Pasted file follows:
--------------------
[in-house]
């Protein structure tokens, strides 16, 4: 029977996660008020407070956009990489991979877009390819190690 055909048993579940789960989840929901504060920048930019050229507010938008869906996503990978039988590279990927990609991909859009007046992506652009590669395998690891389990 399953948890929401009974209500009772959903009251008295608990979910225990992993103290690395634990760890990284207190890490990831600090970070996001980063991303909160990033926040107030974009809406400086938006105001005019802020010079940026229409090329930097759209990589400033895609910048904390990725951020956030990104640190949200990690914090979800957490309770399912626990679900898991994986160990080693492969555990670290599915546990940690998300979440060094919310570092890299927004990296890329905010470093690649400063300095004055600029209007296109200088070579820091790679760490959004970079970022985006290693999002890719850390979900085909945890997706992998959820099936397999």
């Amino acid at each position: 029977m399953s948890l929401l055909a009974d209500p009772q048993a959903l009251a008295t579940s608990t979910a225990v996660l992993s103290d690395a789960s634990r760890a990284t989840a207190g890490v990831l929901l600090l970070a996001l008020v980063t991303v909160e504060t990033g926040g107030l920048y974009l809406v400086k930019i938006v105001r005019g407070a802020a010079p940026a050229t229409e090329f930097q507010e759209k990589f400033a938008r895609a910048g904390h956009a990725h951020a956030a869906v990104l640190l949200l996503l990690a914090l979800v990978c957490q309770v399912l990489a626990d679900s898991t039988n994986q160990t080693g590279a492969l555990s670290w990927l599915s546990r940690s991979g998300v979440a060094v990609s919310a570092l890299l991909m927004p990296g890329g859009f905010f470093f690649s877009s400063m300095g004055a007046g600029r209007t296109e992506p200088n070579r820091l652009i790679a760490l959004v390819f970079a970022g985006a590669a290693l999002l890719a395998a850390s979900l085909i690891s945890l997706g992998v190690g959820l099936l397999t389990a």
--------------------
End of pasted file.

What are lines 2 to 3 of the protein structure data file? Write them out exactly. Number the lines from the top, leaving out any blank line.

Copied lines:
């Protein structure tokens, strides 16, 4: 029977996660008020407070956009990489991979877009390819190690 055909048993579940789960989840929901504060920048930019050229507010938008869906996503990978039988590279990927990609991909859009007046992506652009590669395998690891389990 399953948890929401009974209500009772959903009251008295608990979910225990992993103290690395634990760890990284207190890490990831600090970070996001980063991303909160990033926040107030974009809406400086938006105001005019802020010079940026229409090329930097759209990589400033895609910048904390990725951020956030990104640190949200990690914090979800957490309770399912626990679900898991994986160990080693492969555990670290599915546990940690998300979440060094919310570092890299927004990296890329905010470093690649400063300095004055600029209007296109200088070579820091790679760490959004970079970022985006290693999002890719850390979900085909945890997706992998959820099936397999």
């Amino acid at each position: 029977m399953s948890l929401l055909a009974d209500p009772q048993a959903l009251a008295t579940s608990t979910a225990v996660l992993s103290d690395a789960s634990r760890a990284t989840a207190g890490v990831l929901l600090l970070a996001l008020v980063t991303v909160e504060t990033g926040g107030l920048y974009l809406v400086k930019i938006v105001r005019g407070a802020a010079p940026a050229t229409e090329f930097q507010e759209k990589f400033a938008r895609a910048g904390h956009a990725h951020a956030a869906v990104l640190l949200l996503l990690a914090l979800v990978c957490q309770v399912l990489a626990d679900s898991t039988n994986q160990t080693g590279a492969l555990s670290w990927l599915s546990r940690s991979g998300v979440a060094v990609s919310a570092l890299l991909m927004p990296g890329g859009f905010f470093f690649s877009s400063m300095g004055a007046g600029r209007t296109e992506p200088n070579r820091l652009i790679a760490l959004v390819f970079a970022g985006a590669a290693l999002l890719a395998a850390s979900l085909i690891s945890l997706g992998v190690g959820l099936l397999t389990a």